What’s the most exciting work your chapter is doing?
Democratic Left wants to spread the word about the most interesting and impactful work DSA’s local chapters are doing. No matter how big or small your chapter is, if it is unifying around an important campaign or has had a success worth sharing with the rest of DSA, let us know at [email protected]
Preparing for the Democratic National Convention in Milwaukee
When the 3,979 delegates to the Democratic National Convention gather July 13-16 in Milwaukee, Wisconsin, to select a presidential nominee, Bernie Sanders will be there, and so will hundreds of DSA members from around the country, hosted by the Milwaukee and Madison chapters of DSA. It’s too soon to know what’s going to happen at the convention, but inside, some DSA members will be serving as official Bernie delegates following their state party conventions, while outside, others will take part in civil society activity to show the world that the agenda Bernie wants to take to the White House has overwhelming public support. If you’re a DSA member and you’re headed to Milwaukee, keep an eye out for email dispatches from DSA national director Maria Svart, and look to the Summer issue of Democratic Left (out in early June) for details about how to connect with your comrades for coordinated action and socialist meetups.
Campaigning to legalize rent control in Chicago
Today, at least 26 states ban local rent control ordinances, but battles to beat back the bans have begun. In Illinois, Chicago DSA is part of a statewide Lift The Ban Coalition that includes the Chicago Teachers Union, SEIU, and 20 community organizations. Over the course of three elections in 2018 and 2019, coalition supporters in Chicago gathered signatures to put a non-binding advisory question on the ballot in dozens of precincts: “Should Illinois lift the ban on rent control?” In every precinct, voters said “yes” by more than two-to-one — unmistakable proof to local politicians that the rent control ban is broadly opposed by their constituents. Now the coalition is ramping up pressure on lawmakers to support House Bill 255, which would lift the ban. State representative Ann Williams sits on a committee that the bill must pass through. After she declined an invitation to a Chicago town hall meeting on rent control, coalition members pulled up outside her office the week before Christmas with a U-Haul truck, unloaded furniture into the street for a brief occupation and taped a giant “eviction” notice to her office window. The coalition followed up by mobilizing supporters to ask questions at a January 25 town hall she held for constituents. J.B. Pritzker, the billionaire Democrat who’s governor of Illinois, said during his 2018 campaign that he’d support lifting the ban. With Senate president (and real estate lawyer) John Cullerton having resigned in January, rent control advocates see an opportunity to get it on the governor’s desk. The bill has 14 cosponsors, and hearings on it are scheduled for March.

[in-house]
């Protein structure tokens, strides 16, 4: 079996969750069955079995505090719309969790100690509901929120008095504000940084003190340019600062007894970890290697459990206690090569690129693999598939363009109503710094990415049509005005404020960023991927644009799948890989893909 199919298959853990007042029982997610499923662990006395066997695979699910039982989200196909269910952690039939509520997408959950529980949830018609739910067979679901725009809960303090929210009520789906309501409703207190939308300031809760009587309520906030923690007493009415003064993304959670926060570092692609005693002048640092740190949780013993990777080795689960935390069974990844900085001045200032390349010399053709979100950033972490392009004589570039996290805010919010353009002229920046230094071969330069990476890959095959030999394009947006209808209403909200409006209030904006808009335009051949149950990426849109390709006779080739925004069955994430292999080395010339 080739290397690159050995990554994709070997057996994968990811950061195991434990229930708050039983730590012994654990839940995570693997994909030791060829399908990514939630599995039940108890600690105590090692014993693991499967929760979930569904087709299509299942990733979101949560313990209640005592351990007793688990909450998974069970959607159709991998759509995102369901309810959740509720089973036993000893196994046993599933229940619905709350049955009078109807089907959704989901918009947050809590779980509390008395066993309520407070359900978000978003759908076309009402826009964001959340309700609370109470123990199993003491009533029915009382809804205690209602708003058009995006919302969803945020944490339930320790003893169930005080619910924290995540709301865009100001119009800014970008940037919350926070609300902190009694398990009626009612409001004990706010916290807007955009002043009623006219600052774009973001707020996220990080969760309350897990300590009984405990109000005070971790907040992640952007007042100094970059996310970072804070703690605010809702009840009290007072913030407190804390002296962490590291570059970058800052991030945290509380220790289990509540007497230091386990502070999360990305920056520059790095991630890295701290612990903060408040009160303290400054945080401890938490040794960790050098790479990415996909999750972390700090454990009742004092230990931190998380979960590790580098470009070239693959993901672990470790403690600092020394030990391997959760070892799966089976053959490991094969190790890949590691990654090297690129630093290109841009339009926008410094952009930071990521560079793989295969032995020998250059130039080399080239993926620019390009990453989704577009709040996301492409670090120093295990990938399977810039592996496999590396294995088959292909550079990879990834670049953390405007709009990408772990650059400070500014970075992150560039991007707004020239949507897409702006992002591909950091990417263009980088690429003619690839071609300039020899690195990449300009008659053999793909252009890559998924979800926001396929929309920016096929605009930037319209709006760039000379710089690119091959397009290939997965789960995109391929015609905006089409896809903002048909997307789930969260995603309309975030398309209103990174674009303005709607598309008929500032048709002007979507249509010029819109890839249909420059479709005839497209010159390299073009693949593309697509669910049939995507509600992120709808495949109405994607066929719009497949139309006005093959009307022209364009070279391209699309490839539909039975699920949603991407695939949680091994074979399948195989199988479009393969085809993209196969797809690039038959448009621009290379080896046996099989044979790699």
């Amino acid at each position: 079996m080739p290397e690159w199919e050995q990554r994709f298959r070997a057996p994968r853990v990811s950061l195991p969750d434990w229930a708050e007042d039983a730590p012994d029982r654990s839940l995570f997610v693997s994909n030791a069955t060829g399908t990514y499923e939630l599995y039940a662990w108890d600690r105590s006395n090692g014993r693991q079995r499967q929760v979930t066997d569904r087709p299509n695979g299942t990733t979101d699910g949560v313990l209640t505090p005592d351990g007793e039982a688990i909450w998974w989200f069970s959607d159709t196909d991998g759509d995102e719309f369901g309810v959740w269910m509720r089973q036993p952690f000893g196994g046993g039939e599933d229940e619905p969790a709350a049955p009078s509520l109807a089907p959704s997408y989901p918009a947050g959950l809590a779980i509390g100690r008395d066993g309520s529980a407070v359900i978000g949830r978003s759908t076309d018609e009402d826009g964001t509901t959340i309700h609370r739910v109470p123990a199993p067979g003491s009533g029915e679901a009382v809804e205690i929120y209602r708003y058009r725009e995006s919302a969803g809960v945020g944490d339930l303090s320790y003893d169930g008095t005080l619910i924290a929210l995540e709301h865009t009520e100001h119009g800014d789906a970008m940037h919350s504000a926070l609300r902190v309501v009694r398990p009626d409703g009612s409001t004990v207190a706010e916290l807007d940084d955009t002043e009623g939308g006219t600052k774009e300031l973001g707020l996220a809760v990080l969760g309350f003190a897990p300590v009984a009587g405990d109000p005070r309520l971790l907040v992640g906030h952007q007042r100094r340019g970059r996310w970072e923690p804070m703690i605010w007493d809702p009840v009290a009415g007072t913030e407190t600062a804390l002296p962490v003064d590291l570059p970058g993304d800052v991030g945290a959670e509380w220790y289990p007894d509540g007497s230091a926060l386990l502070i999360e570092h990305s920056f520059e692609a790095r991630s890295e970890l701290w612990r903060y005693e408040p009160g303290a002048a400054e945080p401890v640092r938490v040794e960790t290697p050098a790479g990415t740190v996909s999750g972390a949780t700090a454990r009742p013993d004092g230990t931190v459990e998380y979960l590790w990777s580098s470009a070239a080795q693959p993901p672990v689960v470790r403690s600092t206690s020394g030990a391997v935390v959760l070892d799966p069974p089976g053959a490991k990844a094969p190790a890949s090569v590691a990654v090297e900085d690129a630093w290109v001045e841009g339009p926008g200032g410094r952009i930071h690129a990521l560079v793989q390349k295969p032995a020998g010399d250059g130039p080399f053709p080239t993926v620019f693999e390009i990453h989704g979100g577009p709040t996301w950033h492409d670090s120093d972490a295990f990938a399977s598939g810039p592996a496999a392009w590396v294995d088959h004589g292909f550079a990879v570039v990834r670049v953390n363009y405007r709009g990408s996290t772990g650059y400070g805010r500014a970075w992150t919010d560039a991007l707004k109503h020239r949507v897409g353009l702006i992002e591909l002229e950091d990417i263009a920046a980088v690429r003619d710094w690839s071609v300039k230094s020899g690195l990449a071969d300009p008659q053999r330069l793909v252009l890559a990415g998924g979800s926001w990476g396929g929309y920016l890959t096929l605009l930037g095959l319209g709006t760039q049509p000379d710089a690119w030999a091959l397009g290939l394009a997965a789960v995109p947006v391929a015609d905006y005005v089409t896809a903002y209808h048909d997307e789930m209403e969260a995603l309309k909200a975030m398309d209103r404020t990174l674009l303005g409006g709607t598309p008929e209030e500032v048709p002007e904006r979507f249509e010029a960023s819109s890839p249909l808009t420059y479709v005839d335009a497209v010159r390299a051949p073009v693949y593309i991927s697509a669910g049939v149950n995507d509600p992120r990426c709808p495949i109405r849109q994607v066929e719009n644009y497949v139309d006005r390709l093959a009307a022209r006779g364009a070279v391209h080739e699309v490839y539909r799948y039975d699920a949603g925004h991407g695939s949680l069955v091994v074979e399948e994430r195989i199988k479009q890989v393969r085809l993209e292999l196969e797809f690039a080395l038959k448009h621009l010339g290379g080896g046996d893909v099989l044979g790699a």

Fighting for worker safety in New Orleans
A video captures the horror: On the corner of Canal and Rampart—in a crowded tourist area in downtown New Orleans— construction workers run for their lives as an 18-story under-construction Hard Rock Hotel collapses. Three construction workers were killed that day, October 12, 2019, and dozens of others were injured. The cause is still under investigation, but gross negligence and a nonunion contractor culture indifferent to safety played a part. Immigrant workers, some undocumented, paid the price. Hospitalized workers weren’t covered by workers compensation, because their employers had classified them as independent contractors. One undocumented Honduran immigrant—who survived the collapse but was injured—had repeatedly complained to supervisors about safety issues, and the day before the collapse had noticed the floor beneath him moving. Two days after the collapse, he was detained by ICE, and over the protest of Louisiana investigators, was deported. Meanwhile, the bodies of two workers remain in the unstable building. After the collapse, DSA New Orleans reached out to allies such as the New Orleans Workers’ Center for Racial Justice to see how the chapter could play a supportive role. Since then, chapter members have helped organize vigils and protests, and mobilize community support for a responsible-bidder ordinance, a law requiring that city contracts and subsidies go only to employers who respect labor and safety laws. In the course of that campaign, they’ve phone banked, talked with workers at construction sites, and built a relationship of trust with local building trades unions.
Showing up in solidarity with anti-colonial struggle in Hawaii